At high incomes, you pay more in taxes legally wed than you do both filing single.

    • Jared says

      LolZ! You guys are too nice, no chick making $150K when the guy is making $200K is attractive. She’s usually the same age and will hit the wall quick.

  19. Fady says

    My dad essentially did what was described here and was a millionaire at 35. My major criticism of his otherwise stellar example is that at 20 he was very healthy and at 35 he was very unhealthy. The result of working at a desk 6 days a week for 15 years. I don’t really know what “work-life” balance means to everyone else. Partying? Drinking? For me it means the gym. I am eager and willing to work 60 hours a week (I’m in university now and about to start my career in accounting), but I need to get in about 15-20 hours of exercise/gym every week. If that reduces my weekly workload to 55 hours then I will stomach it because all the money in the world can’t bring back my dad’s health and I have no interest in making the same mistake.

    • CML says

      How did your dad’s health deteriorate?

      My father was the same way, CEO of a private company by early 30s pulling in a nice $500,000 salary plus bonus, but awful health. His idea of exercise was walking a few miles every other day. Not really what a lot of us would consider exercise.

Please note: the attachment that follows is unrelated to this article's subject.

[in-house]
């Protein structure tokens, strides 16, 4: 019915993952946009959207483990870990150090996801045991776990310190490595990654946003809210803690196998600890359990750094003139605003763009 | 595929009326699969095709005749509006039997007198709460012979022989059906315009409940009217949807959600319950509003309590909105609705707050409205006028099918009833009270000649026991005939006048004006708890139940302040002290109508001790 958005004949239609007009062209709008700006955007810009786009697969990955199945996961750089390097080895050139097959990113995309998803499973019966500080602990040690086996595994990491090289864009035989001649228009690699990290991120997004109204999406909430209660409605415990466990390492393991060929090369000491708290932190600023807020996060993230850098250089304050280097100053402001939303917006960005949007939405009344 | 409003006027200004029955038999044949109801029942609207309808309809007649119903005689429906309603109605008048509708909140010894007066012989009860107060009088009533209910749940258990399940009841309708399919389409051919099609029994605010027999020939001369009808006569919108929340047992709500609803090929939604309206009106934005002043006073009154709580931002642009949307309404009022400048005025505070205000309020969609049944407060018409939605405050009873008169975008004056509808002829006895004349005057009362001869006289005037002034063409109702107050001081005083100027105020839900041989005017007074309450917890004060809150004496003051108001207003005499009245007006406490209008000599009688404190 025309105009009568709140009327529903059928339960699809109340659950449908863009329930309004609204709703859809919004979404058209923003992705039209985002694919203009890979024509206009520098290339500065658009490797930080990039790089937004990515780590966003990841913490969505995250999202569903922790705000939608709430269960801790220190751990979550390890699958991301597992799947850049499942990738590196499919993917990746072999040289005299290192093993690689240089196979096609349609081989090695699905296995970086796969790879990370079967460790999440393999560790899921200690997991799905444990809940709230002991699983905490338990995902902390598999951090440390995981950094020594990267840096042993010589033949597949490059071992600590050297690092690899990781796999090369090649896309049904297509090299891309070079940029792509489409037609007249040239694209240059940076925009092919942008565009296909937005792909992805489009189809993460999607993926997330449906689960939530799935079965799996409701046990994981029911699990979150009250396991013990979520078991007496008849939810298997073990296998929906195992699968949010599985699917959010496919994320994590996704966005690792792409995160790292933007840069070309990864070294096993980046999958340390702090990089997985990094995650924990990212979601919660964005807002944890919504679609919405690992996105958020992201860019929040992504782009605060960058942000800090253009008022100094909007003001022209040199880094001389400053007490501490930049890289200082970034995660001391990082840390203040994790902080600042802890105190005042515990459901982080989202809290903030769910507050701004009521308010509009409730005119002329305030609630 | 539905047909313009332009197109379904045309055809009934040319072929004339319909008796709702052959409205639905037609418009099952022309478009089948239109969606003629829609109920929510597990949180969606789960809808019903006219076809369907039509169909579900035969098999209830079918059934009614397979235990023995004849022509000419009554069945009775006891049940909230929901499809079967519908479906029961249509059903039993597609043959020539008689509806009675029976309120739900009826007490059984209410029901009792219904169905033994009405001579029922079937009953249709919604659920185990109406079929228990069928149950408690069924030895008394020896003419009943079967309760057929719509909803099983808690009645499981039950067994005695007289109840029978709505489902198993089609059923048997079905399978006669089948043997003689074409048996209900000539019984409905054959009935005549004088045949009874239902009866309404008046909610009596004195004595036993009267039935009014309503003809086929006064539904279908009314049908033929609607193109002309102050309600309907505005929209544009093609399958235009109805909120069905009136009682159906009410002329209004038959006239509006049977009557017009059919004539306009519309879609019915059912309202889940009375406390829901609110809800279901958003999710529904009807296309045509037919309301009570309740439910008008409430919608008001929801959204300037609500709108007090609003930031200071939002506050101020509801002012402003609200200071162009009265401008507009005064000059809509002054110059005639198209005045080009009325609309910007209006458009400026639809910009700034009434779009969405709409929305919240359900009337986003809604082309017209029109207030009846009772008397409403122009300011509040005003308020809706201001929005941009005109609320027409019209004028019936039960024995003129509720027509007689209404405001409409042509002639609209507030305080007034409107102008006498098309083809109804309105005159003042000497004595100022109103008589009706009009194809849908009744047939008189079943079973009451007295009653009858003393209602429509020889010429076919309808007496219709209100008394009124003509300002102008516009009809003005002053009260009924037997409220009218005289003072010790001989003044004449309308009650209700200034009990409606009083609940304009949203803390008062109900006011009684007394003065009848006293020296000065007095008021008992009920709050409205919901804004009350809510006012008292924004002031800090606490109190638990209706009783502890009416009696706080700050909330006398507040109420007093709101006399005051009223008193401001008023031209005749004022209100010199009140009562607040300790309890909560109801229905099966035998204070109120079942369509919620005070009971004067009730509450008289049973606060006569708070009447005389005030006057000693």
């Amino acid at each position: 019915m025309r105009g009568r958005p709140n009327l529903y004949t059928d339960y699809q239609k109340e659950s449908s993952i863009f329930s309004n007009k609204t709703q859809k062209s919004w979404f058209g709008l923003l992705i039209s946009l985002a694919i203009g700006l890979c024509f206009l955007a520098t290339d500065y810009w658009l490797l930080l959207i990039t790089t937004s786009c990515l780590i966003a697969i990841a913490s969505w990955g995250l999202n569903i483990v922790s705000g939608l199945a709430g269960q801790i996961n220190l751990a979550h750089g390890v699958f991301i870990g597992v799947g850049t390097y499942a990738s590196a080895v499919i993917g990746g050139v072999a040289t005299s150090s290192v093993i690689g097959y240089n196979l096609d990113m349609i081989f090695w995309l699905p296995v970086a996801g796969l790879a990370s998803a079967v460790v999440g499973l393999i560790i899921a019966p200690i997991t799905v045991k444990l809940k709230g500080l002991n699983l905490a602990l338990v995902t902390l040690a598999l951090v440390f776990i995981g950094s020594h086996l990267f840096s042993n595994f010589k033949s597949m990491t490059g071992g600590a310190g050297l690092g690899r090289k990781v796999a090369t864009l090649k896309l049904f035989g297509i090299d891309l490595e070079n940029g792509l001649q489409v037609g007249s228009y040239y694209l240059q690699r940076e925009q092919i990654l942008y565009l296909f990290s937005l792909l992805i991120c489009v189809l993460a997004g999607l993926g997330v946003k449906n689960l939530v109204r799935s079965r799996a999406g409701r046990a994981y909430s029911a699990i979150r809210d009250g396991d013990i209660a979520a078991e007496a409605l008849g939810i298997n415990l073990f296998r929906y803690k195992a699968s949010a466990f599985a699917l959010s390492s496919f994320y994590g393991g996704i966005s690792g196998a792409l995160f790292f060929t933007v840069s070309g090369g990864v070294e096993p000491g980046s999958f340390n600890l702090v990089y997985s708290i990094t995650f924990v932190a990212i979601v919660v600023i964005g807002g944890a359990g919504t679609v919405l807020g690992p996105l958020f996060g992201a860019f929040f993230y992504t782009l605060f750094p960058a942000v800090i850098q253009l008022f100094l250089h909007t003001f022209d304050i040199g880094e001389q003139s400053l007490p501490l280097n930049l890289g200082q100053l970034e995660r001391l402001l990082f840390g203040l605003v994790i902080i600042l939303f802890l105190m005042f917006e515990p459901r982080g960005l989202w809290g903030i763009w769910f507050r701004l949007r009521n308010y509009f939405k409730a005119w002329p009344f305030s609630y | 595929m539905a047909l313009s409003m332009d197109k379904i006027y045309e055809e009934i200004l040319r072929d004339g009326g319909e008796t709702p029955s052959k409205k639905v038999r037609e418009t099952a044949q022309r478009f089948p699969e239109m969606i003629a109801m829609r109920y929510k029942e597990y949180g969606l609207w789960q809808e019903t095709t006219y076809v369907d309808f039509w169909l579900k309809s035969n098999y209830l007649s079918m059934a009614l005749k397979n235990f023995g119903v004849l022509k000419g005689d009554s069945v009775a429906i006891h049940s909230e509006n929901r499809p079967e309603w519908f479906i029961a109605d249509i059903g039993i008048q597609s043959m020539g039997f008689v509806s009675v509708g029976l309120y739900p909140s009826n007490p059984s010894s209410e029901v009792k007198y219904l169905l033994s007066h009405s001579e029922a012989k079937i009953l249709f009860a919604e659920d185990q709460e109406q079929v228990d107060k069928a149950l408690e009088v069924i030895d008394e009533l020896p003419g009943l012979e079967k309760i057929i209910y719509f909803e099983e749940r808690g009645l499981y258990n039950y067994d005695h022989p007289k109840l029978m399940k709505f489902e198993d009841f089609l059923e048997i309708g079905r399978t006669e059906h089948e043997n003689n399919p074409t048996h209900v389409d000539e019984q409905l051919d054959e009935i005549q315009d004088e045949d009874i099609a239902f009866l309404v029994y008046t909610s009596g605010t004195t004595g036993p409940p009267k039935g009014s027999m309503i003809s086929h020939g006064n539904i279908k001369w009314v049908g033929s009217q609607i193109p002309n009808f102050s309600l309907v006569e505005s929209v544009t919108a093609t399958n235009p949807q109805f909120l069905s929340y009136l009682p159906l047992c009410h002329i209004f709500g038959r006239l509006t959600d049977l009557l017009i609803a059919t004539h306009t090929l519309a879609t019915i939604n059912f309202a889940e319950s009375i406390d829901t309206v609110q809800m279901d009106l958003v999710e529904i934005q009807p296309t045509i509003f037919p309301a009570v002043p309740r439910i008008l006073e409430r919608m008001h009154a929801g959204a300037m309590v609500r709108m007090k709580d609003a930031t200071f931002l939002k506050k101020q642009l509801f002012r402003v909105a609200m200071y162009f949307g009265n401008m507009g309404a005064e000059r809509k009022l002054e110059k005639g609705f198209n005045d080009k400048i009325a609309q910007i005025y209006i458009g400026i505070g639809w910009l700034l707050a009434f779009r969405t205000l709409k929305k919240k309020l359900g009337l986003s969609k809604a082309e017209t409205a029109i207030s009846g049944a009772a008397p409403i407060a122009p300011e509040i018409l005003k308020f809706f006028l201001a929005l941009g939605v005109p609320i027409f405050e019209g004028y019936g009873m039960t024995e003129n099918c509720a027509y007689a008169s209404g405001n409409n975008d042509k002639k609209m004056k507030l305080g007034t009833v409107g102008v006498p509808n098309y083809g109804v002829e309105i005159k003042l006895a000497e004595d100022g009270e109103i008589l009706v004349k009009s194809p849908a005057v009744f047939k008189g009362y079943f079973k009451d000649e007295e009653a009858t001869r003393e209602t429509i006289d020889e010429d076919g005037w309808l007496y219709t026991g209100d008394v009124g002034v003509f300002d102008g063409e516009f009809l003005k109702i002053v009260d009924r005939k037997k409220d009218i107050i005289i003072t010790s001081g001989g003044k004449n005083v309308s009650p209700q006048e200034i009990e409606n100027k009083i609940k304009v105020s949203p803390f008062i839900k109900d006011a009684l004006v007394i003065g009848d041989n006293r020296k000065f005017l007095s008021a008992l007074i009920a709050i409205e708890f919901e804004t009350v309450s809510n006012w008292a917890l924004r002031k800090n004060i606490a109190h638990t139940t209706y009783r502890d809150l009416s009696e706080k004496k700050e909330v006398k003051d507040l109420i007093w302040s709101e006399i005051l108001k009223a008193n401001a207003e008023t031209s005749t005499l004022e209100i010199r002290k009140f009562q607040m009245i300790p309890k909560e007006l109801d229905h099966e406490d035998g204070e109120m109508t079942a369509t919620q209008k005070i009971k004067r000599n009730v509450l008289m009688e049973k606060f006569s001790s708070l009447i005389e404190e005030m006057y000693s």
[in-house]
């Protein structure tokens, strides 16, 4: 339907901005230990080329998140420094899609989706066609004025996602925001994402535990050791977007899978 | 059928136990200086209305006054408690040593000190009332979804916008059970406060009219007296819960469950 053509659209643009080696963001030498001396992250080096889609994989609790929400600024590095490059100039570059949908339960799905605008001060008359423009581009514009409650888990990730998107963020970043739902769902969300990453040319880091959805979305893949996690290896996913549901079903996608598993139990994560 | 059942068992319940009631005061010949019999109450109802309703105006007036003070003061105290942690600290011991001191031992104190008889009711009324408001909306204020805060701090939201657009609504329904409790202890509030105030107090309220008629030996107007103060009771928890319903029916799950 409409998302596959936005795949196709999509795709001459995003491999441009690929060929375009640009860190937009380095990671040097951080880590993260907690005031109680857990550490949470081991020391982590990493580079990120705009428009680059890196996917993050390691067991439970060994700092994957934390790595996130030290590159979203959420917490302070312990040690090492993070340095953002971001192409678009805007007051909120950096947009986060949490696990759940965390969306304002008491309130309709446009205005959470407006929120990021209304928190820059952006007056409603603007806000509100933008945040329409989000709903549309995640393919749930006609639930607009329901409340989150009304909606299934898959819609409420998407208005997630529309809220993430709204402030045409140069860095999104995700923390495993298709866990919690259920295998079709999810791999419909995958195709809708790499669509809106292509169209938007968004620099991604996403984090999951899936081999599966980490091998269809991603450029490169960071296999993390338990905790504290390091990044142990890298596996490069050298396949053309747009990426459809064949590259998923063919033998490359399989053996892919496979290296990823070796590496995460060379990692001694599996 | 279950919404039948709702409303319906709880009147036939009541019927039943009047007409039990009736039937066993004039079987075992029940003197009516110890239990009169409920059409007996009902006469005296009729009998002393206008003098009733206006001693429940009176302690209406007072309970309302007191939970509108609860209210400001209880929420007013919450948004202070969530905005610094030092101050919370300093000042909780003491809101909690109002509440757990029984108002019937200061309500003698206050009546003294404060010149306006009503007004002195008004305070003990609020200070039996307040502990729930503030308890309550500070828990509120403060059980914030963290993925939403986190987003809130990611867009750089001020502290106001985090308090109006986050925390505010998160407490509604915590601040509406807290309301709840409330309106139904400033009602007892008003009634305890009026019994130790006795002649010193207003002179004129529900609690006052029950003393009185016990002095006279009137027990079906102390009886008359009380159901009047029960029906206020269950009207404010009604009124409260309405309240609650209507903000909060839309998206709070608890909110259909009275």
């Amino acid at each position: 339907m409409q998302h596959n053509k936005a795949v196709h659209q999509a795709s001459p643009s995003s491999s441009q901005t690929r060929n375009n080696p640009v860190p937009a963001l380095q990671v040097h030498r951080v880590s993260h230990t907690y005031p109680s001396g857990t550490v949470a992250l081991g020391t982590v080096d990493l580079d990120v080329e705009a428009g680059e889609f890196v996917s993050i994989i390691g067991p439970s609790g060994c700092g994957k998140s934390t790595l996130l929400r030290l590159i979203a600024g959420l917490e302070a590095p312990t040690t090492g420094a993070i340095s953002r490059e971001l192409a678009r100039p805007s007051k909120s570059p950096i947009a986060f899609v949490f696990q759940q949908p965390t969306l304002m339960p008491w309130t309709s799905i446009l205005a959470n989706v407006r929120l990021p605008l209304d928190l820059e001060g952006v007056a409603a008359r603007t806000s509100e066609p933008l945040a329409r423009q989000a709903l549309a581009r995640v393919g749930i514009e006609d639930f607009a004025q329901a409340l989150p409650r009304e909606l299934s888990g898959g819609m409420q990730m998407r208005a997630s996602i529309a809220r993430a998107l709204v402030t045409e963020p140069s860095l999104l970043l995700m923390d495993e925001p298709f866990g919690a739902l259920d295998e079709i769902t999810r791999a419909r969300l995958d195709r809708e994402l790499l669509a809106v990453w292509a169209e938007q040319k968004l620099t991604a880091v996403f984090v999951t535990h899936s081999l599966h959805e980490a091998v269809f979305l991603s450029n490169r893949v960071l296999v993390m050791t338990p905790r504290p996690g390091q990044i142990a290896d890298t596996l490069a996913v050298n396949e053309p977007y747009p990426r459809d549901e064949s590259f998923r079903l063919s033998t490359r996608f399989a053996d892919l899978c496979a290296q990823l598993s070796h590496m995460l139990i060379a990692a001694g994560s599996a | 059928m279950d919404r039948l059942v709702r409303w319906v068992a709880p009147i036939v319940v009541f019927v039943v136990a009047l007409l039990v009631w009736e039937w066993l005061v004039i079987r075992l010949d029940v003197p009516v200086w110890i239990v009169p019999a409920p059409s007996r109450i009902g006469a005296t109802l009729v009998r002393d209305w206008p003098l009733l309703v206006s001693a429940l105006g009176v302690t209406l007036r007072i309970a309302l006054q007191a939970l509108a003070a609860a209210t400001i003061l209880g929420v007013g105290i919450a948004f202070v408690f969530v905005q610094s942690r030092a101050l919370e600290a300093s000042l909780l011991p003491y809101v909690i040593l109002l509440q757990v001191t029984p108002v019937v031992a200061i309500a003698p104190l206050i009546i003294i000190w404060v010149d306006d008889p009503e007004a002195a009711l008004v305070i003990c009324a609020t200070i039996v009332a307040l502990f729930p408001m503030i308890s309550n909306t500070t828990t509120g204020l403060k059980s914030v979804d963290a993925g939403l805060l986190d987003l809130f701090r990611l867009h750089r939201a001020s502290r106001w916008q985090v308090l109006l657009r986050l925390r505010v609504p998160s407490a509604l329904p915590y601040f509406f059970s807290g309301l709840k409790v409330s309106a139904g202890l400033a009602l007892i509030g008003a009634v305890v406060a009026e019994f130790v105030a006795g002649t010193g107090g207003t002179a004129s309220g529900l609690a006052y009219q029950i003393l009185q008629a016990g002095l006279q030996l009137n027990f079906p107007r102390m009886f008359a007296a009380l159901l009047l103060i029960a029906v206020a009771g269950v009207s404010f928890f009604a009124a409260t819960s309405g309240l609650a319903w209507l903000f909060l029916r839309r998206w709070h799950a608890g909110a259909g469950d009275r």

However, you’ll never out-walk a bad diet. If you’re working 80-100 hours/week where you can’t make it to the gym, just keep your diet in check. No, you won’t become Arnold, but you won’t blow up or end up with other ‘lifestyle’ diseases that are caused by shitty eating habits.

      • Wall Street Playboys says

        This is basically the trick.

        1. Live close to a gym
        2. No bad food/drinks

        Under no circumstances do you trade your health for money. That is the exact same as tradig your time for money. A terrible idea.

    • Wall Street Playboys says

      There is nothing to explain 99.999999% of people should just dollar cost average. If you are not sure how or why both posts are up then you should dollar cost.